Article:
The Benefits and Importance of Early Intervention
From the time a child takes its first breath, the child’s brain, reflexes, body and self-organizing sensory system all are trying to make sense of this new, bright world and how to connect with those around him or her.
Early child development is a complex and long-studied process that includes the identification of developmental “milestones” for specific age ranges that indicate whether infants and toddlers are developing normally. These milestones are numerous and range from making eye contact with their parents to using their hands and feet to explore everything around them to socializing and beginning to form healthy relationships with others. Missing critical developmental milestones should not be overlooked because they may represent initial indicators of a developmental delay and/or disability such as autism.
Parents who are concerned about their child’s development should explore evaluation and assessment immediately. A “wait-and-see” or “my child will grow out of it” approach could delay diagnosis and intervention, which could lead to potential lifelong educational and behavioral difficulties. While it can be scary, an early diagnosis is good news because early intervention programs are very effective and help parents improve their child’s overall development, and can pave the way for more successful transitions to school and beyond.
Early Intervention is impactful because the first three years of life is an incredibly rapid and exciting period of brain development, and extensive research has shown that play-based activities and routines in a language-rich home during this period helps increase a child’s overall developmental potential. The family’s home and other areas frequently visited by the family are considered natural environments and are the most important learning spaces and settings for infants and toddlers.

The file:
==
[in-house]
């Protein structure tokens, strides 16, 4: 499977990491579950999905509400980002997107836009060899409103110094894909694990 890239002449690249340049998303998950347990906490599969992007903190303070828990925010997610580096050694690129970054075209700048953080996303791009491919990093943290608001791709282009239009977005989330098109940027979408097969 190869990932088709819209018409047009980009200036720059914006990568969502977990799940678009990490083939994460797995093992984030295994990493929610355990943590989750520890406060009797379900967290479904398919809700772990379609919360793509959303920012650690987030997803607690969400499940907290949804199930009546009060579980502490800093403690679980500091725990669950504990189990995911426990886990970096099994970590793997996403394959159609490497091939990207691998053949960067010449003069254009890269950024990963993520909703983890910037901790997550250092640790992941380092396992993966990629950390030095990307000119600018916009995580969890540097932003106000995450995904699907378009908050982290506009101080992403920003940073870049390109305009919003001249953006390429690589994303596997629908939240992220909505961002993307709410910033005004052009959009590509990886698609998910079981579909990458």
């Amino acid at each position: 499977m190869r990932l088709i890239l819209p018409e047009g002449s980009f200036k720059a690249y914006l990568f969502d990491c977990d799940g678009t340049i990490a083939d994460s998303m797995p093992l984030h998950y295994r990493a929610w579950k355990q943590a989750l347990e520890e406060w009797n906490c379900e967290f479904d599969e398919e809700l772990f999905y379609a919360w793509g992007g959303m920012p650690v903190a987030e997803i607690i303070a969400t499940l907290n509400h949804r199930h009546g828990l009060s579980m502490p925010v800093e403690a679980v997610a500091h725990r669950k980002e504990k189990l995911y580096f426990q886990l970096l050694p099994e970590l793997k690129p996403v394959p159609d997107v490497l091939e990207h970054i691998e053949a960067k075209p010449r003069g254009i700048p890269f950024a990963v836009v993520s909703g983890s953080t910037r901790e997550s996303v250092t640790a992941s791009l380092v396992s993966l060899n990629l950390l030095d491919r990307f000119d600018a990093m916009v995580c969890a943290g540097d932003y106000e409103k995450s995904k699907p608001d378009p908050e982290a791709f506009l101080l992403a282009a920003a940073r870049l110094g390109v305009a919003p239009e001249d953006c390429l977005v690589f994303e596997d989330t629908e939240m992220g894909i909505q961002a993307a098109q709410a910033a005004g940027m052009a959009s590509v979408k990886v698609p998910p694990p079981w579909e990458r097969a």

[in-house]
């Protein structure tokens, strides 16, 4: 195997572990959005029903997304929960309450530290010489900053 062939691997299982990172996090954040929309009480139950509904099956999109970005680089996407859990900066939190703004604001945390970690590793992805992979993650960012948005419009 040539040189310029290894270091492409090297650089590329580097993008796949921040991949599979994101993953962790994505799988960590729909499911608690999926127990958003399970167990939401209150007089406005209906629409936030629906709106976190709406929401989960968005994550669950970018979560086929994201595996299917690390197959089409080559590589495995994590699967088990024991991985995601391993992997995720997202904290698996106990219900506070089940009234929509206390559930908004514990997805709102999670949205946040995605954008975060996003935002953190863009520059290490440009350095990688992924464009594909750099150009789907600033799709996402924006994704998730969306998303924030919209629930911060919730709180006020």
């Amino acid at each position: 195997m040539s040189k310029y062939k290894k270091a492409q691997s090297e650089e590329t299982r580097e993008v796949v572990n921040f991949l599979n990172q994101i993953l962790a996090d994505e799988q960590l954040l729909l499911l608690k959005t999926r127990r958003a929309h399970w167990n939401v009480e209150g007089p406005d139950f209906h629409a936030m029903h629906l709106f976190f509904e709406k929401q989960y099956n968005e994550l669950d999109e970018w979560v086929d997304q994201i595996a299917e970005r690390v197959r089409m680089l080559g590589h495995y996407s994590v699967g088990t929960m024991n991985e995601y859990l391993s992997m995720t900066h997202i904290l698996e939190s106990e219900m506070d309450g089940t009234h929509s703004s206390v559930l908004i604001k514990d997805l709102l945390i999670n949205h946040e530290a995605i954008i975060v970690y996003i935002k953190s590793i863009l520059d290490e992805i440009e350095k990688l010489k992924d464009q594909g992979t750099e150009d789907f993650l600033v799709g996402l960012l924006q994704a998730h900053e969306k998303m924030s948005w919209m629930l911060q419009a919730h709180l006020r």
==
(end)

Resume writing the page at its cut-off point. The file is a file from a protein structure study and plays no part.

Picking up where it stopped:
Early intervention specialists design an individualized in-home program that has goals and detailed “how to” instructions showing parents how, through several series of small steps, they can stimulate and support the child’s physical, mental and emotional development. Each in-home program will respectfully consider and support a family’s culture, values, home language and everyday routines and activities. Educational programs are individually designed to meet the child’s developmental needs, regardless of the child’s degree of delay.
The benefits and importance of early intervention programs can be measured in many ways. Children who learn how to connect and respond to those around them are better prepared to thrive in school. Success in school can lead to good social relationships and a better life overall.
The parent-child relationship benefits, too. In the beginning, when developmental issues are first noticed, parents are often overwhelmed with fear and uncertainty about what they can or should do. In an early intervention program, they are taught precisely how they can make a difference for their child. Parents essentially come to understand that they are their child’s primary teacher, and as they move through the program, their confidence is strengthened as they experience how their child best learns, communicates, connects and begins to solve complex problems. They come to find out that the most important parent tools are their time and attention.
The late Bev Bos, a teacher, author and advocate for play-based learning for preschoolers, had it right when she said: “Parents benefit in knowing that to ‘be’ with their child is what matters most, especially when life seems so stressful.”
The long-term goal of early intervention is to turn parents into strong educational advocates for their child and have them understand and accept that they are and will continue to be their child’s most important and lifelong teachers.
Learn more about Evaluation & Diagnostic or Infant Development & Early Intervention services available through 360 Behavioral Health.